Mary, in contrast, takes in the incredible mysteries of God that are unfolding in silence and contemplation. We can only imagine how she described these events years later to the first Christians, perhaps to Luke the evangelist himself, so that they would be narrated for future Christians. As a new year begins we remember this moment of salvation history as the beginning of a new phase of Mary’s relationship with God. Inspired by her example let’s strive to begin this new year as a year of a deeper love for Christ; in that way it will truly be a happy new year.

Today’s Gospel says that when the shepherd’s explained the reason for their visit: “Mary kept all these things, reflecting on them in her heart.” Granted that many people today are recovering from yesterday evening’s festivities it’s not hard to start this New Year as Mary did: peacefully, quietly, and in a spirit of contemplation, not just recuperation. All the fanfare is over, and the new year has just started. Reflect on the things in your heart. There are certainly things there you treasure, but also things there you regret. Now is the moment to inaugurate a year of peace.

Readings: Numbers 6:22–27; Psalm 67:2–8; Galatians 4:4–7; Luke 2:16–21. See also Mary, Mother of God, Christmas Octave, 5th Day and 6th Day.

Christmas, Vigil Mass

This evening we celebrate when something truly miraculous came to pass on a Holy Night: God was born. The newborn Jesus ushers in a new dawn, a dawn of hope for a humanity that was lost in the night of sin and in need of a Savior.

Like Isaiah in this evening’s First Reading, we can’t be silent in the light of what we’re celebrating: our Messiah is born. The vindication Isaiah describes dawns with the birth of Our Lord. With the daybreak of Our Lord a new age begins, the age of our redemption and restored union with God. Vindication means to set free, to avenge, or to free from allegation or blame, to defend. The Lord has freed us from our sins. He has avenged us for all the evil we’ve had to suffer. In becoming one of us he has freed us from blame and shown favor toward us. With his birth we will be defended from sin forever. This vindication is a restoration of the dignity of Israel after it had gained a bad name. For her infidelity she was Forsaken, and everyone knew it. She was despoiled of her true wealth—the Lord—and became Desolate as a result. The Lord shows his favor toward us, his People, with a love as deep and solid as that of newlyweds. The union between the Lord and humanity will never diminish. He has become flesh, one with us in his humanity, and bridged the gap between the divine and the human worked by sin. Like the love of newlyweds, that love should only grow deeper. His holy humanity has the power to make our humanity holy too and is destined to grow.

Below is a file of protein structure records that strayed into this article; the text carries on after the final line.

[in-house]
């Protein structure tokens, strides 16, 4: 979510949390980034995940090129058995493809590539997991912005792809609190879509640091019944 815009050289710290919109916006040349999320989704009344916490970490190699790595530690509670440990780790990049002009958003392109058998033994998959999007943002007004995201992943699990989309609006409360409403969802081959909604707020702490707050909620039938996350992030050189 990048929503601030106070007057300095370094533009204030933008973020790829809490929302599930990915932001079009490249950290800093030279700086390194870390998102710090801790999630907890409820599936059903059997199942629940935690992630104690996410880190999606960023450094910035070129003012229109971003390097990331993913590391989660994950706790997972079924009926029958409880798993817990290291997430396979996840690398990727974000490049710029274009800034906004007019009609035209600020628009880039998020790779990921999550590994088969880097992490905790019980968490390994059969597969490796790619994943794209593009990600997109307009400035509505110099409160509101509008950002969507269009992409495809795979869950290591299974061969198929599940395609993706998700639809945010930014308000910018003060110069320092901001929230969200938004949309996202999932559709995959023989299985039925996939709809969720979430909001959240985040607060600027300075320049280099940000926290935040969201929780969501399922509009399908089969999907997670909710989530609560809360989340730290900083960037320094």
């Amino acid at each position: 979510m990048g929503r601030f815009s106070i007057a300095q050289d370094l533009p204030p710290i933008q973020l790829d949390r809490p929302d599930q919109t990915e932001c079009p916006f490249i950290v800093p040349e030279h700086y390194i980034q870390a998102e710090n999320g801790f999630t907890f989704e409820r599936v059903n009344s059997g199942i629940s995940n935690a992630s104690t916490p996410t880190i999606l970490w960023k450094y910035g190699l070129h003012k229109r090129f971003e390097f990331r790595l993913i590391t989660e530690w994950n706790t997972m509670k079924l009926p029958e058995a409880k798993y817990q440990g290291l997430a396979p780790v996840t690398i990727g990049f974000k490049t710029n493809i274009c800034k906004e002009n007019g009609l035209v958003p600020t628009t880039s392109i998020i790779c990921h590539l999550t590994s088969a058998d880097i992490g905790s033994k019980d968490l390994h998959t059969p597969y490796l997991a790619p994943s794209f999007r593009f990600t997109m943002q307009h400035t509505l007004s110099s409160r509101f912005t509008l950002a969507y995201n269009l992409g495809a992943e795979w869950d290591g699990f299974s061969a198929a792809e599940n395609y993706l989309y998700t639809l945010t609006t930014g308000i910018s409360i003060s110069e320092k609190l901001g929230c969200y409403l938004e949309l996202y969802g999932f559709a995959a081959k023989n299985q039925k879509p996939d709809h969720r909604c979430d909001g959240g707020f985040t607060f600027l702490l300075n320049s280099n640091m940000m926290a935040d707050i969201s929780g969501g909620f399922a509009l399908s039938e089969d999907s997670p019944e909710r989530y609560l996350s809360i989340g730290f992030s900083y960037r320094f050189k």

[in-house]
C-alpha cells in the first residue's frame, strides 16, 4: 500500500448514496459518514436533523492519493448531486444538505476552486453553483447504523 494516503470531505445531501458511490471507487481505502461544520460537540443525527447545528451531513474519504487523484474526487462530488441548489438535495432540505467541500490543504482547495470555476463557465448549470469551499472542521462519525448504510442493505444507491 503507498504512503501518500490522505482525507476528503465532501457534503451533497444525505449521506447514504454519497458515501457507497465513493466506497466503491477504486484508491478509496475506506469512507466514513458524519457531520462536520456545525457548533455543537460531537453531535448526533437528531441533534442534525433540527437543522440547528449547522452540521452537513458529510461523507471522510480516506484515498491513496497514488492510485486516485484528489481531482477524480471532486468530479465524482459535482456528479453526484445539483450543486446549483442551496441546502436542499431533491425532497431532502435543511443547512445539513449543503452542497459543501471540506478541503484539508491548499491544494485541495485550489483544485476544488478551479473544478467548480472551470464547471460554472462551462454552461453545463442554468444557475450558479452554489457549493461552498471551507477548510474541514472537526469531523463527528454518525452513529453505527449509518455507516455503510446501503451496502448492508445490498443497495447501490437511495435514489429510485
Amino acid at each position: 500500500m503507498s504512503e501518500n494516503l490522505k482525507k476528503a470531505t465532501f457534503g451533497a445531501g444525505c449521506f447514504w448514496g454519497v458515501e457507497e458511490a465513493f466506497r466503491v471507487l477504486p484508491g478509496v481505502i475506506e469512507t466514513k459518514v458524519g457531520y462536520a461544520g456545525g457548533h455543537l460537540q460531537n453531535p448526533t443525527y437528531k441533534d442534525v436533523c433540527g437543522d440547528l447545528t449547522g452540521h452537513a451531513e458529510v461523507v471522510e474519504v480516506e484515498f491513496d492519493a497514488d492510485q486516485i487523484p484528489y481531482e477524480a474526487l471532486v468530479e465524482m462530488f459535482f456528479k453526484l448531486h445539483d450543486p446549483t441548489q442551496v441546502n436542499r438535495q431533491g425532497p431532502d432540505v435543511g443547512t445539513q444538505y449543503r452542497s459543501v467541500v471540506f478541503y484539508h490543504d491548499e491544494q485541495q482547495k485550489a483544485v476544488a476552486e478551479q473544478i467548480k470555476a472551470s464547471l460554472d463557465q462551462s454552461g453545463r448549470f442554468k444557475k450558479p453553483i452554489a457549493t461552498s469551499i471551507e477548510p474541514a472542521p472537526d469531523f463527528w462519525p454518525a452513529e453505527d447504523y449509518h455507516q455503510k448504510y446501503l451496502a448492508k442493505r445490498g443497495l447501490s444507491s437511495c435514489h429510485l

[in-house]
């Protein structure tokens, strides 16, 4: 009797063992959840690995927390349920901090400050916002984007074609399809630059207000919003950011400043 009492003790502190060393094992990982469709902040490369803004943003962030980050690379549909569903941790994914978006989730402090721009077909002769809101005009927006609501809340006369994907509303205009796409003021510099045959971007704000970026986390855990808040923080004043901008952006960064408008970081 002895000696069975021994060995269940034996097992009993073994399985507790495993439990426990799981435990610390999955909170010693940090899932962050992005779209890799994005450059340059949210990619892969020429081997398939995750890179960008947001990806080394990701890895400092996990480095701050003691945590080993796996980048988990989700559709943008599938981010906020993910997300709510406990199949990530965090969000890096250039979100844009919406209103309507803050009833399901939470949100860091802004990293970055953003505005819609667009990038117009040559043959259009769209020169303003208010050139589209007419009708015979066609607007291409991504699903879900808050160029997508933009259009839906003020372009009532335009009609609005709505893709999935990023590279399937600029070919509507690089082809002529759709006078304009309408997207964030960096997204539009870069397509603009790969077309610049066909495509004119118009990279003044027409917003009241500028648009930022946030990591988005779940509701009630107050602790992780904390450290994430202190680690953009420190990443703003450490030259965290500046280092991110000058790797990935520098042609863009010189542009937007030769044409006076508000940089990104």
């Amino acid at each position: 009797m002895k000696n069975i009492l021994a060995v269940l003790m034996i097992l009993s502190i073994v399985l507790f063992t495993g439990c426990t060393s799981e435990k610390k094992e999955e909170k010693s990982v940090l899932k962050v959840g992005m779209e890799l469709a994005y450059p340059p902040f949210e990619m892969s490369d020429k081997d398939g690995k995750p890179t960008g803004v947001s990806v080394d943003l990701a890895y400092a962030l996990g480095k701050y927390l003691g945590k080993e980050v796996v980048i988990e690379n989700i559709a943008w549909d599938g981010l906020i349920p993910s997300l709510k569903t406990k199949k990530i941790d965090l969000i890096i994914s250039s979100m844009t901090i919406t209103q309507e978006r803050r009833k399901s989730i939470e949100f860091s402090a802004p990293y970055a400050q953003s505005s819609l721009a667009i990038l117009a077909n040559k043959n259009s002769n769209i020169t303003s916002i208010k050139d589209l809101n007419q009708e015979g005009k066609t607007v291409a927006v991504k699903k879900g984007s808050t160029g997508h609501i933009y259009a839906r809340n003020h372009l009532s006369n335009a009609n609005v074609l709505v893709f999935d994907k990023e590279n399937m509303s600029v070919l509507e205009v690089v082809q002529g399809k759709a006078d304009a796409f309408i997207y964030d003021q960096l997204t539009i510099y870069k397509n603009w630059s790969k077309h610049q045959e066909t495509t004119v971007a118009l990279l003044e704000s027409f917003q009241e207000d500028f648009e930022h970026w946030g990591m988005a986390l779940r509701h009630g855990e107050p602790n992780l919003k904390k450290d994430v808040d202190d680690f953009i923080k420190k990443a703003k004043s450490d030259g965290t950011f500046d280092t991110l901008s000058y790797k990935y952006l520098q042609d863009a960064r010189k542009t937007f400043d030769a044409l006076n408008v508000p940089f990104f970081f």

In this evening’s Second Reading Paul describes all the key players in salvation history that would lead to the Messiah born to us today. The God of Israel, none other, chose to reveal himself and walk with the patriarchs, then freed their descendants from Egypt and established a people as his people. When the king they clamored for failed them (Saul) the Lord raised up David as their king, a king who’d always be faithful to him. King David’s descendant, Jesus, would be faithful to the Father forever and save us forever. John’s conception and birth, as the prophets foretold in the Old Testament, also heralded the arrival of the Messiah. This evening we celebrate that the Messiah is Jesus of Nazareth, born in Bethlehem.

In this evening’s Gospel recalls the lineage of Our Lord to reveal something even more miraculous than the birth of the Messiah: the birth of the Son of God. He is descended from David, something he gets from Joseph, but he wouldn’t be in the human family tree at all if not for Mary welcoming him into her womb, enabling him to assume human nature. There are saints and sinners in his family tree, but he shows his solidarity with them all by taking up a place in the human family. The Gospel also presents Joseph trying to face the dilemma of the Incarnation. Joseph was betrothed to Mary, but he knew he was not Our Lord’s biological father. Something in his heart did not want to condemn Mary for an apparent wrong, but the facts that he knew, and the Law, were clear.

It took a revelation and faith to accept the miracle that was about to be born, and Joseph had a strong faith. Every birth is a miracle, but the birth we’re celebrating this evening takes the miraculous to an entirely different level. We’re happy to celebrate the birth of Our Savior, just as anyone in need of saving would be. Illustrious historical figures who’d go on to save their people are many. This evening we rejoice that God the Son is born. God has assumed human nature and come among us, full of grace and truth. Some historians may balk at that, but we believe with joy what the Lord has revealed to us: God is born as Our Savior.